0435 GMT: Evgeny Vitishko, the environmentalist sentenced to 3 years of prison during the Sochi 2014 Winter Games, has been moved to the Tambov Region, his lawyer Marina Dubrovina reports.
According to the independent Caucasian Knot, Tishko’s conditional sentence of three years on charges of damaging a fence around the summer cottage of Krasnodar Governor Aleksandr Tkachev was changed to imprisonment after he allegedly failed to inform them of a trip out of town.
Dubrovina told the “Caucasian Knot” correspondent that the specific colony where Vitishko will serve his term is not yet known.
Opposition member Boris Nemtsov has reported on his trial from his Facebook page. The Interpreter translates:
Miracles don’t happen in Putin’s courts. Moscow City Court has ruled to enforce the decision about my arrest. This is the first case in Russia when a regional deputy has been arrested without a special procedure. The United Russia members and Putinites should not gloat. They will be shut down this way as well. Not now, but soon.
Nemtsov was sentenced to 7 days of arrested on 25 February at a protest of the Bolotnaya sentences, and had appealed the decision.
Регистрация «Партии Прогресса» и домашний арест http://t.co/Wncofc0TMJ
— Alexey Navalny (@navalny) February 28, 2014
“It’s not very cheerful here at Moscow City Court…(We were yelled at for this photo.)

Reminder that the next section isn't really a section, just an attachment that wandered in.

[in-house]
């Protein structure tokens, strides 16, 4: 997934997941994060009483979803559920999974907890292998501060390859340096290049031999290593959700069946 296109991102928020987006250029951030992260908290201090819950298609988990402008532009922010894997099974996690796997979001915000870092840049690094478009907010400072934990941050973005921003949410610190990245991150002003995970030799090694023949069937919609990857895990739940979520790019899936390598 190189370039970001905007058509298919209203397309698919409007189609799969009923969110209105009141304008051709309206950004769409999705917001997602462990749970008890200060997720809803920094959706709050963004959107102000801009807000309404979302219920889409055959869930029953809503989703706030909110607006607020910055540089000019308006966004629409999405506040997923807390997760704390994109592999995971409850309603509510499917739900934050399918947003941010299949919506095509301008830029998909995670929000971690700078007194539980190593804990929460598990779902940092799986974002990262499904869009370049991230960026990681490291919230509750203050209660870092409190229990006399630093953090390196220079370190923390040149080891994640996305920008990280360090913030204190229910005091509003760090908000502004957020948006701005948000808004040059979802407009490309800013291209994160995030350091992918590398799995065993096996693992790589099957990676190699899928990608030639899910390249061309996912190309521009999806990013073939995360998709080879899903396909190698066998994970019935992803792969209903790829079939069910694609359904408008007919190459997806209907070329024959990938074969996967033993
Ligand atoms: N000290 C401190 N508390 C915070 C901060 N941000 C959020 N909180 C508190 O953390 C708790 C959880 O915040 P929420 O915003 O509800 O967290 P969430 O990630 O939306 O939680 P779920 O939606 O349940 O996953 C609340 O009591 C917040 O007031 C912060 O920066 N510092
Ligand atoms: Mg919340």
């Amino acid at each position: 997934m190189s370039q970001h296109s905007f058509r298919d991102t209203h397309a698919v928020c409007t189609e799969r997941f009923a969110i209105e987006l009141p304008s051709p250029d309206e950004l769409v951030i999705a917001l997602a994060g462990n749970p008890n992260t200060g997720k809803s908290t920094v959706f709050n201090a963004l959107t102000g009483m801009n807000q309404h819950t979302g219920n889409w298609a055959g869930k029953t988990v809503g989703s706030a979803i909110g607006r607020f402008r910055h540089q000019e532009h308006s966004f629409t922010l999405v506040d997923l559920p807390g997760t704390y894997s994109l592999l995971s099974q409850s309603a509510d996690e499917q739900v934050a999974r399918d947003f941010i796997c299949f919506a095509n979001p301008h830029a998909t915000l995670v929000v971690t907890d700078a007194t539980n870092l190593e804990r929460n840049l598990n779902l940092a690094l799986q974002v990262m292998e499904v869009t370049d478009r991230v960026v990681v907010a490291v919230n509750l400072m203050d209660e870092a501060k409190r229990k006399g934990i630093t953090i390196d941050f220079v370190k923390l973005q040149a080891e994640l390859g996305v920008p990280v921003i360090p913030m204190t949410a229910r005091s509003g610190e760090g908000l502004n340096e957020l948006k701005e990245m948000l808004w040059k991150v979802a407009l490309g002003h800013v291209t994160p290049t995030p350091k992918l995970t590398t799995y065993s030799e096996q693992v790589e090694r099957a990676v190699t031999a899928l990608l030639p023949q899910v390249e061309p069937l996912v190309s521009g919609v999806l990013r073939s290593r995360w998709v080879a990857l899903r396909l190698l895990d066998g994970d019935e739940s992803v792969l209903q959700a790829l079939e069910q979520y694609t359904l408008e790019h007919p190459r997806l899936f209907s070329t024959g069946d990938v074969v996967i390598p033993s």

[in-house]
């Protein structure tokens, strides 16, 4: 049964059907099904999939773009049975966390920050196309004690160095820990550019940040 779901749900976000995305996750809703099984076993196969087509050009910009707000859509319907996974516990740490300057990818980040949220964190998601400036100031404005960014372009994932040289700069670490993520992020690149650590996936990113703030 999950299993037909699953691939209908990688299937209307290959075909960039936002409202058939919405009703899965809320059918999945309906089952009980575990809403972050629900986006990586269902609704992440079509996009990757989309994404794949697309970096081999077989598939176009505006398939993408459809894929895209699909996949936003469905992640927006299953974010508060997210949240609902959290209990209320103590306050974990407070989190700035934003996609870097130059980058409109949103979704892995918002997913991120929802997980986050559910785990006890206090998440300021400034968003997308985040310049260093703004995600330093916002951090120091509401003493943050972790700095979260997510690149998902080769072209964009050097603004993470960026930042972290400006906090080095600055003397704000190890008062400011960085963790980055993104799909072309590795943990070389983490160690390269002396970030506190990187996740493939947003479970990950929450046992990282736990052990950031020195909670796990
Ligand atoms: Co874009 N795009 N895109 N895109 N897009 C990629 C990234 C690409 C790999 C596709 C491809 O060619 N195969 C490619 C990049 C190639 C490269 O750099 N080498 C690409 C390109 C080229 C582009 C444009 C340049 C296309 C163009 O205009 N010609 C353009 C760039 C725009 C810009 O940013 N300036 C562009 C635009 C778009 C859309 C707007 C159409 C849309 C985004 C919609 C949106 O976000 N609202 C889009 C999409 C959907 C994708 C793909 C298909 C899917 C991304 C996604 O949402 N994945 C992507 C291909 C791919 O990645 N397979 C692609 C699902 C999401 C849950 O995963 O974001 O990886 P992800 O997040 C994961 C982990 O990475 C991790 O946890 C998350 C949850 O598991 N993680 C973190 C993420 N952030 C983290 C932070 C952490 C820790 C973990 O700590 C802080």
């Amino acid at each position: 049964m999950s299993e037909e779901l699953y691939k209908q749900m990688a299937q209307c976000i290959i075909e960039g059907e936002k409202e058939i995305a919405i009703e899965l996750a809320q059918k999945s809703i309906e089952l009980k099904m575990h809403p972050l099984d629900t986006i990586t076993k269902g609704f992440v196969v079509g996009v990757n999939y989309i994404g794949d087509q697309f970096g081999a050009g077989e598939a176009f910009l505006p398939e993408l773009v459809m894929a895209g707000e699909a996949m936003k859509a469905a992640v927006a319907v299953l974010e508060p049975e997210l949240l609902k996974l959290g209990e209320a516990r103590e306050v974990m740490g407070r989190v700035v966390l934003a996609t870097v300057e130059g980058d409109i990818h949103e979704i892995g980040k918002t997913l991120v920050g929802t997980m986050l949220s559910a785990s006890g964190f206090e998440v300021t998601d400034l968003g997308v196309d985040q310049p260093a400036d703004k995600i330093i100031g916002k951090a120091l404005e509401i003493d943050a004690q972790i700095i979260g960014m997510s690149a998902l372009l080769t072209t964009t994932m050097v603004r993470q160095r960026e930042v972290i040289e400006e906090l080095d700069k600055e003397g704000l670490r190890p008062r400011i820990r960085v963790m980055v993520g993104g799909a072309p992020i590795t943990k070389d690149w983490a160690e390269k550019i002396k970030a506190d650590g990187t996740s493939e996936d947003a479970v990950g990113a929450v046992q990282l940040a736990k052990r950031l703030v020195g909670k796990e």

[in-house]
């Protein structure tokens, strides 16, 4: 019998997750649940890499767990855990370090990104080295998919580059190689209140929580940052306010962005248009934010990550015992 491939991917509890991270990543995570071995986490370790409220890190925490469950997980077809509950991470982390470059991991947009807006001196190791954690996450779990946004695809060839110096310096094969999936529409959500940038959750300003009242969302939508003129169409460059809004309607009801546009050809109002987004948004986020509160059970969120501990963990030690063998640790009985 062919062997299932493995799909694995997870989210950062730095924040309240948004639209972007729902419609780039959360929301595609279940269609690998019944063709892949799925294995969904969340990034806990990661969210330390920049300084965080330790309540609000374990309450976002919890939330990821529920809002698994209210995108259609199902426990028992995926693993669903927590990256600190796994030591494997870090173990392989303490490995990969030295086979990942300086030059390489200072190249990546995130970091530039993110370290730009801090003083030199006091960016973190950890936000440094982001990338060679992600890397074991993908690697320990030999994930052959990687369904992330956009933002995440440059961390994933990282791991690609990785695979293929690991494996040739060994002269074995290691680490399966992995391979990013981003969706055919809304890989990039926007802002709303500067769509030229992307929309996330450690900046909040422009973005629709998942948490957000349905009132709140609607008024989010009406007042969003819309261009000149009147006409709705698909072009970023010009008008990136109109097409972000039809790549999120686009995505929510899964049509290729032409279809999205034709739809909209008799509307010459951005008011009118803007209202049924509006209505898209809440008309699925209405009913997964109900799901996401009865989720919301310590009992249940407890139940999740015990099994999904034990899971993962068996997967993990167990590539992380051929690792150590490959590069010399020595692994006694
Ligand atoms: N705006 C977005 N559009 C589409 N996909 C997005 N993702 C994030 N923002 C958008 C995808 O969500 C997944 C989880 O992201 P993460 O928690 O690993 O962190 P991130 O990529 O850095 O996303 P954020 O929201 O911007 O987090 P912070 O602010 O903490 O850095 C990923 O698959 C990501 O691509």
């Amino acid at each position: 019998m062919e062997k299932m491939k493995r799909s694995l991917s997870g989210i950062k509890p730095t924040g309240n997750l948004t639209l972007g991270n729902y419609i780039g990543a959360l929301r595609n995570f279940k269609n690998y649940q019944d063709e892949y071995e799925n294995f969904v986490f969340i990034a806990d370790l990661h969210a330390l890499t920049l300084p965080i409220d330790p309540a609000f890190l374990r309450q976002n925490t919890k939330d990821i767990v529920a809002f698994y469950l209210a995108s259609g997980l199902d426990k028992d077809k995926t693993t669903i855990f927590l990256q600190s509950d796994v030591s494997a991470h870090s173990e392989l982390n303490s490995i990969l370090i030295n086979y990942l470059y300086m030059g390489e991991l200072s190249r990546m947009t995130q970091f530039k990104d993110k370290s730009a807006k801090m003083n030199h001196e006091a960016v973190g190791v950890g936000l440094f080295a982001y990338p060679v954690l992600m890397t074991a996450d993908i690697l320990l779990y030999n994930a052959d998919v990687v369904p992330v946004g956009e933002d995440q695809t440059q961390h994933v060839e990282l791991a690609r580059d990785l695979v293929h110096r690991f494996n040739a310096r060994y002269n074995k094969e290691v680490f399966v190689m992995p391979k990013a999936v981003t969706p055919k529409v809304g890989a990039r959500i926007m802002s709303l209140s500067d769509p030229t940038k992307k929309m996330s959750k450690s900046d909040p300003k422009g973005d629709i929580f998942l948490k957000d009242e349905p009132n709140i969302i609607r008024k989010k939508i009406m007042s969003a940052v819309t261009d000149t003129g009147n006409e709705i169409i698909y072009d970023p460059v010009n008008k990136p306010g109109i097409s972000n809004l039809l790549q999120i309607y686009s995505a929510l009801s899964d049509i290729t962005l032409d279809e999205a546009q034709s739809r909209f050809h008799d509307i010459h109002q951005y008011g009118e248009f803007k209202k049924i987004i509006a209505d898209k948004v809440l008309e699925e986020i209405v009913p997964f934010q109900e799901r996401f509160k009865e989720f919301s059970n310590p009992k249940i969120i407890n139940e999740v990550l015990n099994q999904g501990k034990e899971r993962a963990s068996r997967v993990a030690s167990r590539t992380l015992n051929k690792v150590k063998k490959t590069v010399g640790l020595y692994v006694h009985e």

Opposition member Alexei Navalny has been sidelined for the next month. His last tweet:
Translation: @navalny Registration of Party of Progress and house arrest.
The good news is that his independent Party of Progress has now been registered as a “non-commercial organization” by the Russian Ministry of Justice as of 25 February, paving the way for participation in elections.
The bad news is that Navalny is now sentenced for his participation in a peaceful assembly on Manezh Square in Moscow to protest the verdicts in the Bolotnaya defendants’ cases. According to Alexei Navalny’s LiveJournal blog, which is now being run by his aides, the Basmanny Court of Moscow today changed its previous decision regarding his measures of restraint from a pledge not to leave town to house arrest until 28 April. He is also barred from use of the Internet.
According to Moscow News, Judge Artur Karpov — infamous for other politicized cases — ruled in response to an investigator complaint about Navalny allegedly violating bail terms in the case of an ongoing corruption probe into Yves Rocher.